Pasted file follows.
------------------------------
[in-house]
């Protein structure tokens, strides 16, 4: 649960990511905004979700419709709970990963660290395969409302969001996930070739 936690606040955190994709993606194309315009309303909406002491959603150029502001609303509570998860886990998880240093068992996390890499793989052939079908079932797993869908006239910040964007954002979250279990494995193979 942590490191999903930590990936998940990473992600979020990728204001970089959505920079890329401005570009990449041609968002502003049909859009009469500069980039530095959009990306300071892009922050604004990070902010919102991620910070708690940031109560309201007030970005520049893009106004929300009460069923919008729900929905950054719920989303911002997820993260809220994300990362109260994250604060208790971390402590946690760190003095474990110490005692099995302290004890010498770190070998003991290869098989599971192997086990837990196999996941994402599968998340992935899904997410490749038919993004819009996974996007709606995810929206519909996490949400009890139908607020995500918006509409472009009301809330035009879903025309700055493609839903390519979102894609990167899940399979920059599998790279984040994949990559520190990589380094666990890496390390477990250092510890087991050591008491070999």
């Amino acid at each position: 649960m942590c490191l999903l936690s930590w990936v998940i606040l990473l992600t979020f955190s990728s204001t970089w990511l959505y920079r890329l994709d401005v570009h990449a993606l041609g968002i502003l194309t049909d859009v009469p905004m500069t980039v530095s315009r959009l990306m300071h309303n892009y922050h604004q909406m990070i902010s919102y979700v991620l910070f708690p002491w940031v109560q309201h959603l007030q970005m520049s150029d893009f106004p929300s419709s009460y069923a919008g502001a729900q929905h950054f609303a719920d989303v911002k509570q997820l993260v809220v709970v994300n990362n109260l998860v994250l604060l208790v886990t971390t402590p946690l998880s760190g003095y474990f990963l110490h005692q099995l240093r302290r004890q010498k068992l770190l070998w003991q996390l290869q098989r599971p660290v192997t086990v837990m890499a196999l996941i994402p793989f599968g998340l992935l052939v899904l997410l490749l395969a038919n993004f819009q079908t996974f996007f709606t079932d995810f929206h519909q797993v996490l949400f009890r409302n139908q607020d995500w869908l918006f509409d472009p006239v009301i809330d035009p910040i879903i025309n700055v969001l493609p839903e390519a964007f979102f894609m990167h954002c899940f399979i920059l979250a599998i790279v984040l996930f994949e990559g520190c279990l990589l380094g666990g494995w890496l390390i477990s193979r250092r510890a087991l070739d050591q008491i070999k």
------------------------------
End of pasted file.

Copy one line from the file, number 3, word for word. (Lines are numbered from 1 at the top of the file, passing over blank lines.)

């Amino acid at each position: 649960m942590c490191l999903l936690s930590w990936v998940i606040l990473l992600t979020f955190s990728s204001t970089w990511l959505y920079r890329l994709d401005v570009h990449a993606l041609g968002i502003l194309t049909d859009v009469p905004m500069t980039v530095s315009r959009l990306m300071h309303n892009y922050h604004q909406m990070i902010s919102y979700v991620l910070f708690p002491w940031v109560q309201h959603l007030q970005m520049s150029d893009f106004p929300s419709s009460y069923a919008g502001a729900q929905h950054f609303a719920d989303v911002k509570q997820l993260v809220v709970v994300n990362n109260l998860v994250l604060l208790v886990t971390t402590p946690l998880s760190g003095y474990f990963l110490h005692q099995l240093r302290r004890q010498k068992l770190l070998w003991q996390l290869q098989r599971p660290v192997t086990v837990m890499a196999l996941i994402p793989f599968g998340l992935l052939v899904l997410l490749l395969a038919n993004f819009q079908t996974f996007f709606t079932d995810f929206h519909q797993v996490l949400f009890r409302n139908q607020d995500w869908l918006f509409d472009p006239v009301i809330d035009p910040i879903i025309n700055v969001l493609p839903e390519a964007f979102f894609m990167h954002c899940f399979i920059l979250a599998i790279v984040l996930f994949e990559g520190c279990l990589l380094g666990g494995w890496l390390i477990s193979r250092r510890a087991l070739d050591q008491i070999k």